Parkash, 30, a tractor driver from Banswara, one of the poorest regions of southern Rajasthan, is happy that his family has received cooking gas and electricity connections during the five-year tenure of the Narendra Modi government.
“Our name is there in the Pradhan Mantri Awas Yojana. We openly defecate as we have not got money for building toilets yet. But we have full faith in Modiji that if comes back to power we will get our house and toilet," Parkash said ahead of this year’s Lok Sabha polls.
Parkash, and his ilk, seemed to have voted Modi back to power, despite not having benefited from all schemes. Besides, they did not buy into the Congress’ promise of ₹72,000 per year under the NYAY scheme. “These are false promises. Earlier also, Congress said ₹2,000 pension and ₹2 lakh loan waiver, but no one got it."
Though the Modi government took a few policy missteps such as demonetization, it came back strongly to focus on better delivery of social sector schemes. The result is the resounding mandate.
The Ujjwala scheme needs to be commended, considering that 70 million underprivileged households benefitted from new cooking gas connections in the last three years. This, despite the fact that high refilling costs have prevented many beneficiaries to limit the use of cooking gas effectively. Under the Swachh Bharat Abhiyan, more than 90 million toilets were constructed. The government claims that coverage of rural sanitation, which was less than 40% in 2014, has increased to 98%.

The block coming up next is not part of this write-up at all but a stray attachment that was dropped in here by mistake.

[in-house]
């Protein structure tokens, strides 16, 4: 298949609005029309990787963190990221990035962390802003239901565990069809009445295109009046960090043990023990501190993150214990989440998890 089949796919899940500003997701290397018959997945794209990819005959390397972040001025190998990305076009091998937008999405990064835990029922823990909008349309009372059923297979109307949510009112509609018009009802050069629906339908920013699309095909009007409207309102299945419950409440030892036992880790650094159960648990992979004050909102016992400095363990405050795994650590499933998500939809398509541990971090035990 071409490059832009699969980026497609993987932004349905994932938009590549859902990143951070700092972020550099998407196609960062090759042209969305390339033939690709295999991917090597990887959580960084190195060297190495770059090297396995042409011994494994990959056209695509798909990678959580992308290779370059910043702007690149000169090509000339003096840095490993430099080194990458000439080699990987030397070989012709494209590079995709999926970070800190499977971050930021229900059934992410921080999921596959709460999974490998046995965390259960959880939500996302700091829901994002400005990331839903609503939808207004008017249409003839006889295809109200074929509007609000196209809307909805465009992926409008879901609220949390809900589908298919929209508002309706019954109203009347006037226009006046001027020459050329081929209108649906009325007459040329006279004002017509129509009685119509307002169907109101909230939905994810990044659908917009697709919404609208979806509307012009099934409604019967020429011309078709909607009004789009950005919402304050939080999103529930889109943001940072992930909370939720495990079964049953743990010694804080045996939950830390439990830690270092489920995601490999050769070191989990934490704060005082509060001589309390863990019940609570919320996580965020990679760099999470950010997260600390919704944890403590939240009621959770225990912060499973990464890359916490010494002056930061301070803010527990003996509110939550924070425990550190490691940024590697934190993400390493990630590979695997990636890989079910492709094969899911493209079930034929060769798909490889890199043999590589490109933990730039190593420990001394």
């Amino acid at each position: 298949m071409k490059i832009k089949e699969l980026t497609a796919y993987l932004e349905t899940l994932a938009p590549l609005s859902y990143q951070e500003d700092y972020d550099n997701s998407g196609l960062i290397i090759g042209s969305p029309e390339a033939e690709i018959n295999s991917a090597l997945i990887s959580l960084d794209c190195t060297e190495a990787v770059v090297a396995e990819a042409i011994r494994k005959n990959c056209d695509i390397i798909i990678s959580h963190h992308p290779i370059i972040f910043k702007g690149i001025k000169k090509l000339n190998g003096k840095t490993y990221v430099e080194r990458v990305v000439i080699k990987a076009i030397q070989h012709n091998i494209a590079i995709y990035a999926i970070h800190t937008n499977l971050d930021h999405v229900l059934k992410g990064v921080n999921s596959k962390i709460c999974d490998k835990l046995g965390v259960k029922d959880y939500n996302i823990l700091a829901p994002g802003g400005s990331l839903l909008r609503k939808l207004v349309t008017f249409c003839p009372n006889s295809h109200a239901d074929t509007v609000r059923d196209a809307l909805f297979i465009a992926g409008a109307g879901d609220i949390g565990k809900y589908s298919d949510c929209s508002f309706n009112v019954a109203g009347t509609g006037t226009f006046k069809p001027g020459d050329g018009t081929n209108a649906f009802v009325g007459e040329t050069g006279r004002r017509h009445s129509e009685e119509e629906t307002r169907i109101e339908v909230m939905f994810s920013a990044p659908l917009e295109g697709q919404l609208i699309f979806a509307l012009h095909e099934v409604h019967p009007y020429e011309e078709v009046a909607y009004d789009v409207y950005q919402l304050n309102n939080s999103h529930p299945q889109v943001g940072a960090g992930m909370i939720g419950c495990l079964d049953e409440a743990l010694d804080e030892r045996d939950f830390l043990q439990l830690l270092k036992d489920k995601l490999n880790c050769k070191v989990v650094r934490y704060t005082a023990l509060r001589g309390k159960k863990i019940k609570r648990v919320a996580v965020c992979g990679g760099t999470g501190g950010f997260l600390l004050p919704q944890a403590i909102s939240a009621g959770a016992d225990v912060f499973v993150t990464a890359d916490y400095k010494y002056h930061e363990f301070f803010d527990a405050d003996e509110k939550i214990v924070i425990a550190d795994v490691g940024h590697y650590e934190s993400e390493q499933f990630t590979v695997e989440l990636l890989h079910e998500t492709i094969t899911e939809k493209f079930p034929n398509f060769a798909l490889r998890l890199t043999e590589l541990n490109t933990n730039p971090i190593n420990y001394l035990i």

Though the initiative of providing income support to small and marginal farmers through the PM-Kisan scheme was launched at the fag end of the NDA’s first term, it may have helped alleviate a section of farmers from distress. The move could have helped the BJP in Maharashtra and Madhya Pradesh.
Ayushman Bharat, or Modicare, was a significant step towards ensuring universal healthcare, so far benefitting 1.84 million out of 29 million beneficiaries. To lower the cost on medical care further, the Pradhan Mantri Bhartiya Janaushadi Pariyojana was started with 4,900 centres across over 600 districts.
For greater financial inclusion, 340 million bank accounts were opened under the Jan Dhan Yojana. This subsequently helped the centre deposit money to the beneficiaries of several government schemes through Direct Benefit Transfer—more than ₹6.05 trillion was directly transferred to the beneficiary bank accounts. Under the Pradhan Mantri Mudra Yojana, 73% of the 150 million Mudra loans was disbursed to women entrepreneurs.
However, the massive mandate of the general elections has shifted to what could the masses expect in the next five years. William Foster, vice president, Moody’s Investors Service, said any credit implications to the outcome of India’s general election will be determined by the policies adopted by the government in the next few years. “These policies have yet to be formulated. At this stage, we expect the broad push towards fiscal consolidation to remain, although with greater policy emphasis on supporting low incomes."
Shubhada Rao, chief economist, Yes Bank, said with relative comfort on India’s macro economic indicators, the immediate focus clearly needs to be on growth, especially job-inducing growth.